Thursday, July 4, 2013

The Challenge of Being an Introverted “Do-er” Living a Worldview That Demands Relationship

I am easily pleased. If I could spend every day with a newspaper and a couple of drinks in front of the football or a U2 DVD I would, in a second. That is my “ideal life” I guess. If I could have any job, it would be data entry. Give me a computer, a bunch of data to input, as long as I could have my music, I’d be set.

From the above paragraph, you would guess correctly that I am not a people-person. There has never really been a serious girlfriend. I never “mucked around with a bunch of mates” in my teenage years. I don’t really do the “catch up with friends over coffee” thing. Conversation is not my favourite activity. I am a “doer”. I enjoy and relate to people a whole lot better if we are doing something together.

However, just because I would call myself a “lone ranger” doesn’t mean I shut myself away and avoid the world. Over the years I have been actively involved in churches, Bible studies, coaching and refereeing basketball, teaching music, doing stats at football and basketball clubs. All involving social interaction. I’ve just never been comfortable with it.

A few years ago, so desperate was I to make friends that I even auditioned for a death metal band led by a mild-mannered guy I knew from doing stats at a football club. Needless to say it didn’t work out, since while I was rockin’ out on the bass I spent the whole time wondering why they would devote themselves to a worldview obsessed with death, destruction, chaos and hate.

Considering all this, my social struggles and contentment with being on my own, it is quite ironic that I ended up embracing and living out a worldview that demands relationship. I am a Christian, and I believe the best summary of Christianity is “Love God, love others”. I am called to love. Not just accept, tolerate or interact with others. But LOVE them.

Also surprising was that teaching ended up being my career, considering I’d ideally settle for data entry. Regardless of what “experts” (ie every schmuck who’s ever been to school) might think, after 5 ½ years I can tell you that teaching is a profession that is relentless in its demands, and requires everything that a person has to give. I am single and I am barely keeping up. I could not do it if I had a family, and I salute those who do. You have to be able to form positive relationships with students, parents and other staff. It is really a job for a people-person. In teaching, every day is a challenge for me, but God sustains me in His grace.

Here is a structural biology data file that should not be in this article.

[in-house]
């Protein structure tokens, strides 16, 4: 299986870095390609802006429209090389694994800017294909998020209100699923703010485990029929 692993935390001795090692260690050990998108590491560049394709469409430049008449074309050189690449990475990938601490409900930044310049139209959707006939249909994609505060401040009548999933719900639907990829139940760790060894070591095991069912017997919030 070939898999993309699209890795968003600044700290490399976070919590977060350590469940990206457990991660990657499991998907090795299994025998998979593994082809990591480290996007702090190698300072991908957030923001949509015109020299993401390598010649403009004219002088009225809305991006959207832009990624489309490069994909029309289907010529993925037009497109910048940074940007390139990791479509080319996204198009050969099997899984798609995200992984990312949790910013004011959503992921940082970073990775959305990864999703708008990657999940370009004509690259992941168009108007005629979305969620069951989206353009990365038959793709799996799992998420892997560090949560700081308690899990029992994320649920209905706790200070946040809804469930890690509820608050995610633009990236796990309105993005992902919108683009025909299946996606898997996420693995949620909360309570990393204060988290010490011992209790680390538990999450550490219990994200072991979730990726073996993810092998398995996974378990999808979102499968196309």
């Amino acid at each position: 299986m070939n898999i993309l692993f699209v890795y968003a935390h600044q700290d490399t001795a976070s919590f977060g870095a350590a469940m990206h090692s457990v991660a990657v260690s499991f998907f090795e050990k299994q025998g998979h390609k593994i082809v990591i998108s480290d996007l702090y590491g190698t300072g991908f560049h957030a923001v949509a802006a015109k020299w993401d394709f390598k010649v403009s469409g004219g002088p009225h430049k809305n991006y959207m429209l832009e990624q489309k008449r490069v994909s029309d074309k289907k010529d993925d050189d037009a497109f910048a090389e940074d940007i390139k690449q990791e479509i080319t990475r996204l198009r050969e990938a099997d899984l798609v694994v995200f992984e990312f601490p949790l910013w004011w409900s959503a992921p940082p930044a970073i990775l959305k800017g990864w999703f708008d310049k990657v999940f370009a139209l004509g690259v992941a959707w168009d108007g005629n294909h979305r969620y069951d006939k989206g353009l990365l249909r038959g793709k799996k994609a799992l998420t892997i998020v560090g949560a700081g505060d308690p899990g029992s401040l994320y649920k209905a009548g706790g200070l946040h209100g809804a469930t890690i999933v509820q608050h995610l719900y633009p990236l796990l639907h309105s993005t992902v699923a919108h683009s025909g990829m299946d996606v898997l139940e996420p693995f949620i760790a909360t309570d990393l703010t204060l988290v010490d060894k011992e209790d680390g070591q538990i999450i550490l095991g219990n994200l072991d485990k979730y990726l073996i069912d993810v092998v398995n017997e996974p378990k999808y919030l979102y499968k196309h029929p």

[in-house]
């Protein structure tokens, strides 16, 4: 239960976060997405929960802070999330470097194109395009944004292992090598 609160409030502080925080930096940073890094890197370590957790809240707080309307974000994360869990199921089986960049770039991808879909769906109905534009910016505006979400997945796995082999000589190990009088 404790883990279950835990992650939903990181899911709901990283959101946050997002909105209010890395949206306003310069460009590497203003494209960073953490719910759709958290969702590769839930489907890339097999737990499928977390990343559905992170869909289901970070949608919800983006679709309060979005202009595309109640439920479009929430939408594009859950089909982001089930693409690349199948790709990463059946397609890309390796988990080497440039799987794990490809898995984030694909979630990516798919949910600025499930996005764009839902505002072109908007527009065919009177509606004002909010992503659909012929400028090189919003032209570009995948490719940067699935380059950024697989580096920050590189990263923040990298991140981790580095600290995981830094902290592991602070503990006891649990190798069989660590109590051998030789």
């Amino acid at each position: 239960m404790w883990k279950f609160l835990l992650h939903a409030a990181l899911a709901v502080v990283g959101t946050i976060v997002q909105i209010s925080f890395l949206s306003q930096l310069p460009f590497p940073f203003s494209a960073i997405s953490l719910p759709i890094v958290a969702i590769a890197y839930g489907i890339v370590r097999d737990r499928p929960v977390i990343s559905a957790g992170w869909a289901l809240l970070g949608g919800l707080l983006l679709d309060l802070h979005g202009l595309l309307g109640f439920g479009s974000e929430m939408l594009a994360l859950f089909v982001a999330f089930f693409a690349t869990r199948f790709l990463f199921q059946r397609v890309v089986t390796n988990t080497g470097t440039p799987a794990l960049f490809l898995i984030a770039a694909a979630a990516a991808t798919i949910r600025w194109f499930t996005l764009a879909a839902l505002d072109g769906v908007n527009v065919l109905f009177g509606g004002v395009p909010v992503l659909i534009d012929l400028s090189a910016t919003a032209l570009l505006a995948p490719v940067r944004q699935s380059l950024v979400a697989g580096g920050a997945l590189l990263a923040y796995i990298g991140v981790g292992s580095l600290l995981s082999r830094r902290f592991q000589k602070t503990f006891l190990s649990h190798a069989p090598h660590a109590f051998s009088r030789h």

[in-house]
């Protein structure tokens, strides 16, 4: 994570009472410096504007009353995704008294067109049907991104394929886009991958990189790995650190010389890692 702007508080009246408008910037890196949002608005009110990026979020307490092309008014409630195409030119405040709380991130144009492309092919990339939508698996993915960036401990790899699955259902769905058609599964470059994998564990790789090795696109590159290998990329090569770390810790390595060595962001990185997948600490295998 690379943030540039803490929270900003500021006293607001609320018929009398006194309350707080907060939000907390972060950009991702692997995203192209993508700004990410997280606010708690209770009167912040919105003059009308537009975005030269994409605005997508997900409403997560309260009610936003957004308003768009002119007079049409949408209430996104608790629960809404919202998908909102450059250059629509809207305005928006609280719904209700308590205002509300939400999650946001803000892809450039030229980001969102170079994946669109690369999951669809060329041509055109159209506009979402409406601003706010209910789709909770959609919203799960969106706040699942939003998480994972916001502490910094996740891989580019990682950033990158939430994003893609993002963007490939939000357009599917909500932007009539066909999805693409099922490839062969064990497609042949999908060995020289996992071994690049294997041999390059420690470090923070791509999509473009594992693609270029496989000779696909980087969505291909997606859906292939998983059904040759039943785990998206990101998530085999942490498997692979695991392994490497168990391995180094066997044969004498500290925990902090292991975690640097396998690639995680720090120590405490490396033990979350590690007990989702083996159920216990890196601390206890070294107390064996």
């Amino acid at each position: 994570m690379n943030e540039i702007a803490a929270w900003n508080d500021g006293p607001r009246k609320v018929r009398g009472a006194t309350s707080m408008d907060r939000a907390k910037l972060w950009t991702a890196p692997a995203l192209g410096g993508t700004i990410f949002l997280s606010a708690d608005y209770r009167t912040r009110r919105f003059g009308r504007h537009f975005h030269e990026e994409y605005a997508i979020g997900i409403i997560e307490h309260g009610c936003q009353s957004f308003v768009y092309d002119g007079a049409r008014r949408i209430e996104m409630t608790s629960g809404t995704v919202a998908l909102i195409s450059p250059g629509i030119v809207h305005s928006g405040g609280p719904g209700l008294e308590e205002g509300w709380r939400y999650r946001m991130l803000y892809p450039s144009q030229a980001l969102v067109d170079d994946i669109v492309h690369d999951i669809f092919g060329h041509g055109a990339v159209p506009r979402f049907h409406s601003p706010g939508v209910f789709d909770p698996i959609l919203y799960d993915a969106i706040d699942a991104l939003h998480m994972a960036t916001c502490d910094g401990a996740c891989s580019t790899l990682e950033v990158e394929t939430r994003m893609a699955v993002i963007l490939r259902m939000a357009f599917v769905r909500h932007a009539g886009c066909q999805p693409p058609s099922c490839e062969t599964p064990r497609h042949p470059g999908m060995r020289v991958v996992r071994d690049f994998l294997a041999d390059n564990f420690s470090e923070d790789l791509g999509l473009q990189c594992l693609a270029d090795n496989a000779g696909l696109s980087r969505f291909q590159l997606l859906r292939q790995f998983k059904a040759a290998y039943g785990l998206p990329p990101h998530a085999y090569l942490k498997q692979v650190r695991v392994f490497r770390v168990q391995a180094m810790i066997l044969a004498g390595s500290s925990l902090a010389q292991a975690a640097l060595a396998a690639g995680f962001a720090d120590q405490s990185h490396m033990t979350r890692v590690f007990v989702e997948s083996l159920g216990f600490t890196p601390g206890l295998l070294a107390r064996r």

For the first 25 years of my life I lived the comfortable me-life that so many people do, even though I had been a committed Christian since I was 21, and had grown up in church and known about God all my life. Something had to change, and God used Compassion child sponsorship to make that change. How could I ignore verses in the Bible like 1 John 3:17 “If anyone has enough money to live well, and sees a brother or sister in need and yet refuses to help them, how can God’s love be in that person?”

Growing up, I felt like I lived in the shadow of my two younger siblings – physically, academically, sportingly, socially. I desperately wanted to find something to make my life count for eternity, and God provided that thing.